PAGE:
For a gardener, Ustilago maydis can certainly be a little scary, especially if you don’t know what it is. Imagine going out to your sweet corn patch and finding this! No wonder it has been called “Devil’s corn.” But once you learn a little more about this smut, it becomes an intriguing, and maybe even desirable addition to the garden.
In the fungal phylum Basidiomycota, smuts are distant relatives of true mushrooms. They are named for the masses of black dusty spores they produce, which resemble smut, or if you’re not into archaic language, soot. There are more than 1,000 species of smut and they all parasitize flowering plants, infecting more than 75 families.
Most U.S. corn farmers consider this fungus a disease. Infestations are more common after rains preceded by dry, hot summers. Infection causes insufficient chlorophyll production, reduced growth and most disturbingly, the appearance of those nasty looking spore-filled galls. These things could have come right out of a bad science fiction movie. Each one is actually a kernel of corn that has been co-opted by the fungus, kind of like how a virus takes over its host’s cells and uses them to produce more virus. Crop losses are less than 5 percent. U. maydis‘ biggest impact on sweet corn farmers is that it prevents mechanical harvesting, because if one infected ear gets into the harvester it can cover all the healthy ears with an unappealing black mess. There are no pesticides approved for treating seeds or plants, but some corn varieties are more resistant than others (Silver Queen is highly susceptible, for example, whereas Silver King is more resistant).
In Mexico, however, farmers smile when they see a smut infestation because the fungus, considered a delicacy, fetches a higher price than the corn. In an attempt to gain mass acceptance north of the border, foodies have re-branded it the “maize mushroom,” though it’s not a true mushroom. “Mexican truffle” might seem more accurate, because truffles aren’t true mushrooms either, but they belong to a completely different phylum, the Ascomycota. The ancient Aztecs, who believed it possessed mystical, even aphrodisiac powers, simply called it huitlacoche (wee-tlah-KOH-cheh) variously translated as “raven excrement” or just plain “black shit.”
Despite that translation, huitlacoche is highly regarded by gourmands. I was eager to try it and picked a bunch from my corn patch. Like other mushrooms, only the younger specimens should be eaten. Rick Bayless, author and chef of Topolobampo in Chicago, gives this advice:
Pick it when it feels like a pear starting to ripen, when there’s a little give to it. Too firm and it will be bitter. Too late, when the thin skin of the gall breaks if you rub it, and it will taste really muddy.
Unfortunately, I discovered that huitlacoche is highly perishable. By the time I got around to making soup , mine was too far gone. I learned later that I should have kept it on the cob with the leaves, and as with true mushrooms, not in plastic. That way it can be refrigerated for 7 to 10 days. For longer preservation, huitlacoche can be frozen, dried or canned. To freeze, just place the galls in a zip lock bag and pop in the freezer for up to a year, no blanching necessary.
You don’t need to grow your own corn to try huitlacoche. With the popularity of nouvelle Mexican cuisine, canned huitlacoche is increasingly available in ethnic food markets, though like anything else, fresh is always better. Either way, anyone adventurous enough to try it should know that the Zuni used huitlacoche to induce labor (pregnant women beware). Its medicinal effects are similar to ergot, another fungus once used to induce abortions, but weaker.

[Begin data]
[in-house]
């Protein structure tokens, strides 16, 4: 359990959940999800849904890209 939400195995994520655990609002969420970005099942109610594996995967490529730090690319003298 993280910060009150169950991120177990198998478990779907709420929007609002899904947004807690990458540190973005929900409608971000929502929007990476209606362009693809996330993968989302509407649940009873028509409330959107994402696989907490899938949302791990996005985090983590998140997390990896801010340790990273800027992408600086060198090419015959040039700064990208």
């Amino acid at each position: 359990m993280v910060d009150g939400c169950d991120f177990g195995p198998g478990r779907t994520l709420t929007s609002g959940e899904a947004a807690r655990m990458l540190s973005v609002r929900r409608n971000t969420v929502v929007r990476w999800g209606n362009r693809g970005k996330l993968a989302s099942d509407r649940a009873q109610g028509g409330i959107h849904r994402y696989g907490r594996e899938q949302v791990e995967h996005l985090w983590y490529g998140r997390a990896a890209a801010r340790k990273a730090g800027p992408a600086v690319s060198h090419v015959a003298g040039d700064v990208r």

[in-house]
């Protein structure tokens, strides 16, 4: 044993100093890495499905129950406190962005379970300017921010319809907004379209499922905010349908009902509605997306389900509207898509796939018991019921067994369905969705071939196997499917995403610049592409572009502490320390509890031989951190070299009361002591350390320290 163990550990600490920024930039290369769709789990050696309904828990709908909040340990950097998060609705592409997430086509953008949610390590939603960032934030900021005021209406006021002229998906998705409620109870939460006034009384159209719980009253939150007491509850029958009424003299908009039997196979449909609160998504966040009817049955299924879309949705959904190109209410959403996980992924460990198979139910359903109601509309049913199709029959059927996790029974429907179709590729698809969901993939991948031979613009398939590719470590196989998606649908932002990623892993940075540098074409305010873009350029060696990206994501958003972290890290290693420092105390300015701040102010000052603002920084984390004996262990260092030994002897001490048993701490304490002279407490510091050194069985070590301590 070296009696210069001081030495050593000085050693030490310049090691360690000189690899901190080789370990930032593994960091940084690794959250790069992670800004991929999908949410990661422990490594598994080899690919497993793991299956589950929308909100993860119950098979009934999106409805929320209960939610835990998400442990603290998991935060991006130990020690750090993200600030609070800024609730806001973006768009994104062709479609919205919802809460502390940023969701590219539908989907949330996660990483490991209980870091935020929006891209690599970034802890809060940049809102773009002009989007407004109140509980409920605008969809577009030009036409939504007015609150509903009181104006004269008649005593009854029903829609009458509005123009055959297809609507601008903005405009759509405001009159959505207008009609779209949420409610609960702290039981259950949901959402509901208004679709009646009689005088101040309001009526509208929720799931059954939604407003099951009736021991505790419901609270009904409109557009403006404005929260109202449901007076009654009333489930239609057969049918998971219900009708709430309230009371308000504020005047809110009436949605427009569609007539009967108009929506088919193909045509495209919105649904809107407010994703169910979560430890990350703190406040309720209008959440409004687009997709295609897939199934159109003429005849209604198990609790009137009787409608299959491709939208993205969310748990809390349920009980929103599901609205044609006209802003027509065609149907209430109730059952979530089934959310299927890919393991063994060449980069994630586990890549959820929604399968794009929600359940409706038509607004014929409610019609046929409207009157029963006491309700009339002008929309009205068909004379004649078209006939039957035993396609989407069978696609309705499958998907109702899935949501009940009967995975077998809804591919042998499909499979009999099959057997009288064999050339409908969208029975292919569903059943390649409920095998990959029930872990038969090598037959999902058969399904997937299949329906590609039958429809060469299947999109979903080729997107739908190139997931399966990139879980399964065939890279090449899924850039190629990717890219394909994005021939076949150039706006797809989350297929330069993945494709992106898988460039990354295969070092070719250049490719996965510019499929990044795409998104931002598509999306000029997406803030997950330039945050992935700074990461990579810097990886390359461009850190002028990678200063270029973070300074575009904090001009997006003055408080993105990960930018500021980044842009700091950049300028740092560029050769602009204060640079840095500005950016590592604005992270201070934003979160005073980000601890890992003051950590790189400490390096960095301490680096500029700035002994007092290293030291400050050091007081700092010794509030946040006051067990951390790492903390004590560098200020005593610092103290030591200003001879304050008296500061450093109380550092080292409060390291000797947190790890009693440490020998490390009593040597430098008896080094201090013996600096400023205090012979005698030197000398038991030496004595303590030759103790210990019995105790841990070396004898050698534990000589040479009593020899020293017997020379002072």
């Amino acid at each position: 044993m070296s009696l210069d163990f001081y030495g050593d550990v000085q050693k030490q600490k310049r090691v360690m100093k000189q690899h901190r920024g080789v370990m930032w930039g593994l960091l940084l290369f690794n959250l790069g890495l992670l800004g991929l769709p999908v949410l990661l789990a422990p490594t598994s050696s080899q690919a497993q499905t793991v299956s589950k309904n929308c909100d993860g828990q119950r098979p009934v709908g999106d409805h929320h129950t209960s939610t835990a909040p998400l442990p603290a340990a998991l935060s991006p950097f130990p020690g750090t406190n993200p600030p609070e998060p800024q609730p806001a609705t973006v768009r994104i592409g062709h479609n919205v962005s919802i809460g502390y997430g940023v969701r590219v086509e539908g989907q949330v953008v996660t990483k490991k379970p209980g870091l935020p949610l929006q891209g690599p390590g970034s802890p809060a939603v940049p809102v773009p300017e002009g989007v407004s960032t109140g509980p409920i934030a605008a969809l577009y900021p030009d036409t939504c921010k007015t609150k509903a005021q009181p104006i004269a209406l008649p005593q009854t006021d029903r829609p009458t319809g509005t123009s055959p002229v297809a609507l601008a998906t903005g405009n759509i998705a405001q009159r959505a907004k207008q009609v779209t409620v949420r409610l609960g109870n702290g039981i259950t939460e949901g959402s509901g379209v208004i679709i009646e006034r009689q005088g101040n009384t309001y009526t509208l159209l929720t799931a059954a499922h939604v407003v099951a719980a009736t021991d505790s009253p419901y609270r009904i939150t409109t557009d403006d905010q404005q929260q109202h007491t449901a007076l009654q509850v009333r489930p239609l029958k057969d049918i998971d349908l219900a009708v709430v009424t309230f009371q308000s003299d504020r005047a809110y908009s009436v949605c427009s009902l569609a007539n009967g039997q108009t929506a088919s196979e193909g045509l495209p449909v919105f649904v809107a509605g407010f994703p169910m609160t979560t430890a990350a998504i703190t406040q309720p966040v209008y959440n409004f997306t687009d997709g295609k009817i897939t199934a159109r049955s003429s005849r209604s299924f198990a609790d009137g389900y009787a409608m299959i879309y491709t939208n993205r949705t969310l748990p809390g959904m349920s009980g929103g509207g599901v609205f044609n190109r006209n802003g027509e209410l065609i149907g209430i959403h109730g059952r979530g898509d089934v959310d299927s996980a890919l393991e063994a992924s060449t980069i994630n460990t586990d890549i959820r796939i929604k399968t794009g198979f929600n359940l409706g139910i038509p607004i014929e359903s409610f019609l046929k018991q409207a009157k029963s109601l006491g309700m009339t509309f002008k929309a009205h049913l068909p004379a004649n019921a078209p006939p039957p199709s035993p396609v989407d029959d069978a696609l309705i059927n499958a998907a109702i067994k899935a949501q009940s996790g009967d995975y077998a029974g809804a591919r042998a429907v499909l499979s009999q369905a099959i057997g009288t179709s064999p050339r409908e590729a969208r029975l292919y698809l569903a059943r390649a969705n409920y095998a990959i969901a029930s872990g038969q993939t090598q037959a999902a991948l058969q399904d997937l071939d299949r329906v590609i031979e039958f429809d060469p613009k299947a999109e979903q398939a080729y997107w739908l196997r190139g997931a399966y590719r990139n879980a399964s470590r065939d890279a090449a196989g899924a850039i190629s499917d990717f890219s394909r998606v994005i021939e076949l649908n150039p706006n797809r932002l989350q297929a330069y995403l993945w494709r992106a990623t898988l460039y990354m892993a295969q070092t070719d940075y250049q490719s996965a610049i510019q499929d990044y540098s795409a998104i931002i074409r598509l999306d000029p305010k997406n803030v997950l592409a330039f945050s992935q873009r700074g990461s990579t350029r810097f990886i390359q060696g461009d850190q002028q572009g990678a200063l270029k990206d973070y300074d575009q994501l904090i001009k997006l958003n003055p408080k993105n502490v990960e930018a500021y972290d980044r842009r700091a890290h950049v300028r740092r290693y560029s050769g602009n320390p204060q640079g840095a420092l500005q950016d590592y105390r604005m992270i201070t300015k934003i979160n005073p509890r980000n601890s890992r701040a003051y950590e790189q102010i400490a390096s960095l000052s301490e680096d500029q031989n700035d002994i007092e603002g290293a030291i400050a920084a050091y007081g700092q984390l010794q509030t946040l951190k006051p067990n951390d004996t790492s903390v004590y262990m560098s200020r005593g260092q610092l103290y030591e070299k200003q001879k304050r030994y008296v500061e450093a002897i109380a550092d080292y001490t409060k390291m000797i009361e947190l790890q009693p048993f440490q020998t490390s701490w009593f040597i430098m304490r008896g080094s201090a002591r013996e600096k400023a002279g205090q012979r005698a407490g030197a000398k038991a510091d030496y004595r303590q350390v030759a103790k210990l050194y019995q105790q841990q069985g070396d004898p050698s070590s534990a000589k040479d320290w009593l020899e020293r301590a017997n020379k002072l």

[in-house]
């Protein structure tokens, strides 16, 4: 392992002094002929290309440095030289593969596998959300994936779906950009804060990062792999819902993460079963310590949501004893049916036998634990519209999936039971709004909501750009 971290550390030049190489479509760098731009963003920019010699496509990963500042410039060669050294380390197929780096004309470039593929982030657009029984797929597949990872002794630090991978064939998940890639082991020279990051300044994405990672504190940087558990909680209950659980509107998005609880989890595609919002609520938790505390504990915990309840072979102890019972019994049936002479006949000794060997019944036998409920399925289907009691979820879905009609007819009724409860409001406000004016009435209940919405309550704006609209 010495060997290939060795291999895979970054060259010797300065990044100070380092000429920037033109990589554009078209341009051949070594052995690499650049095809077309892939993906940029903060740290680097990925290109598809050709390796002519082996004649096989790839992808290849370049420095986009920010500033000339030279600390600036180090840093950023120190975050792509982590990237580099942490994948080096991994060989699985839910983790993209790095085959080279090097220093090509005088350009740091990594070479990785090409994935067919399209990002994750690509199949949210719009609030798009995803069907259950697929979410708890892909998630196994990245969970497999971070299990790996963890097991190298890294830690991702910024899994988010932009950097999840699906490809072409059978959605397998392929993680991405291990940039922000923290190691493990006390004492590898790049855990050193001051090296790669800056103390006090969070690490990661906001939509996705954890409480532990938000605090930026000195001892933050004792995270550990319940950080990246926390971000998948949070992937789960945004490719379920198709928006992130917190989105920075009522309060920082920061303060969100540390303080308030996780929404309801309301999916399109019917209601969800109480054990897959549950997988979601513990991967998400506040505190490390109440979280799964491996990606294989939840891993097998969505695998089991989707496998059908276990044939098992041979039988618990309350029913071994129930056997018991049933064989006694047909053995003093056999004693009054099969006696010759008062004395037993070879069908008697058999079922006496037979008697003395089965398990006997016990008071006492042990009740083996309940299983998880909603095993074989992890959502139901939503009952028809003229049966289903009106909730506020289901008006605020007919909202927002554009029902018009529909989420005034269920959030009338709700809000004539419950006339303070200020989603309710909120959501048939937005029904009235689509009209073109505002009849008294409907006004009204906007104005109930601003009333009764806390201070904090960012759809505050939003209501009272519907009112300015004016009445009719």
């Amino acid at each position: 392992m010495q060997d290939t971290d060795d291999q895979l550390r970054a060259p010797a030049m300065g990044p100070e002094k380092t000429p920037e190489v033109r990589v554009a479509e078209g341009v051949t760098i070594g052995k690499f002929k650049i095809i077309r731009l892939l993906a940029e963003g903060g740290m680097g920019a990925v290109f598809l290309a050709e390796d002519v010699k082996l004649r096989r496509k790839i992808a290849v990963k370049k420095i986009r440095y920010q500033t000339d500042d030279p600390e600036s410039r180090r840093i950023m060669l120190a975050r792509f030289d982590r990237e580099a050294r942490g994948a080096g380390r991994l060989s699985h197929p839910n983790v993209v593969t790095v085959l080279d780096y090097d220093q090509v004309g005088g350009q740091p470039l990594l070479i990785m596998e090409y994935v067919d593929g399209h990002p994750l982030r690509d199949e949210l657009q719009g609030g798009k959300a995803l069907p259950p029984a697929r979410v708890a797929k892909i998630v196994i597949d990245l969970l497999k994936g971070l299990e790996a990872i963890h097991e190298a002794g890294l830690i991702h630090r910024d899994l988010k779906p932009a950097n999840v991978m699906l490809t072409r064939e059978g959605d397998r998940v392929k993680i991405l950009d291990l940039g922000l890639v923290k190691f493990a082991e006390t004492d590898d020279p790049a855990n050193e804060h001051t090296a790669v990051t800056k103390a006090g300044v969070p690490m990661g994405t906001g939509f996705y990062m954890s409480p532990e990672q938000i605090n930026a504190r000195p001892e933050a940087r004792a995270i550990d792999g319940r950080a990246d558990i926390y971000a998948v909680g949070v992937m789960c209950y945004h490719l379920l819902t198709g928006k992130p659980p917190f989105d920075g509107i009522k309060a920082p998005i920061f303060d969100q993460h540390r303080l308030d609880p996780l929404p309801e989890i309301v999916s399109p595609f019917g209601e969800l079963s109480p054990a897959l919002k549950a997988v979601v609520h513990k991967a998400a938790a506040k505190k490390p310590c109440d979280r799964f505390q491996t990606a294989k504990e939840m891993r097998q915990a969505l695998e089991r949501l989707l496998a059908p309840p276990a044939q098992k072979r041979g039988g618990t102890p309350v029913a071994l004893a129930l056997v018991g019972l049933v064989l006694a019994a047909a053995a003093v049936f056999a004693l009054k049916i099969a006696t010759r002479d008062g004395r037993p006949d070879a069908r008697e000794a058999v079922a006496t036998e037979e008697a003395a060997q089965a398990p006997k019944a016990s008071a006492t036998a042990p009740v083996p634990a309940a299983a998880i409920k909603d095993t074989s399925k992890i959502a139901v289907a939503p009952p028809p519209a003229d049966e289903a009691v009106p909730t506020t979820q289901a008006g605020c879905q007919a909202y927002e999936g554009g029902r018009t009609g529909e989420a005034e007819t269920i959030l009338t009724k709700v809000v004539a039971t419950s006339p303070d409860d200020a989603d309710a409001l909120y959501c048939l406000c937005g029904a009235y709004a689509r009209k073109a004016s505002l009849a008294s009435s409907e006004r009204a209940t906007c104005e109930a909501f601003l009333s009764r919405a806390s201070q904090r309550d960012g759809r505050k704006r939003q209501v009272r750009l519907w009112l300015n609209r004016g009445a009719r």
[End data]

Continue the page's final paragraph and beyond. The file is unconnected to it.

When cooked, huitlacoche leaks an inky liquid that turns everything else black. Others have compared huitlacoche to several European wild mushrooms. Its flavor is described as earthy, pungent and a cross between mushroom and corn. It has been used in tamales, quesadillas, appetizers, and even ice cream. Nutritionally, it is relatively high in unsaturated fatty acids and protein, with adequate amounts of all essential amino acids.
The ancient Aztecs are said to have scratched their corn stalks at the soil to encourage the growth of huitlacoche. Professor Bill Tracy and Graduate Assistant Camilla Vargas at the University of Wisconsin in Madison are investigating more modern methods for the deliberate inoculation of corn to propagate huitlacoche. Researchers there also worked with the Troy Community Farm to research developing a market for huitlacoche. They found that chefs were more enthusiastic than their Anglo customers and would be interested in buying only a few pounds a week–not enough to justify the cost of delivery. They concluded that selling frozen huitlacoche wholesale to ethnic groceries and restaurants would be more profitable. If the Devil’s corn turns up in your garden next year, don’t get scared, just give it a try.
- Banuett, F. 1995. Genetics of Ustilago maydis, a fungal pathogen that induces tumors in maize. Annu. Rev. Genet. 29, 179–208.
- Christensen JJ. 1963. Corn smut caused by Ustilago maydis. Monograph No. 2. St. Paul, Minnesota: American Phytopathological Society. 41 p.
- Damrosch, Barbara. Corn Smut: A Reputation Redeemed The Washington Post, February 15, 2007; Page H08.
- Stivers, Lee. Crop Profile: Sweet Corn in New York Cornell Cooperative Extension.
- Valverde, M.E. and O. Paredes-Lopez 1993. Production and evaluation of some food properties of huitlacoche (Ustilago maydis). Food Biotechnology 7(3): 207-219.
- Zepeda, Lydia, The Huitlacoche Project: A tale of smut and gold, Renewable Agriculture and Food Systems: 21(4); 224–226.
Image of corn smut in action by the author.
Can o’ corn smut image by Smokin Doc Thurston.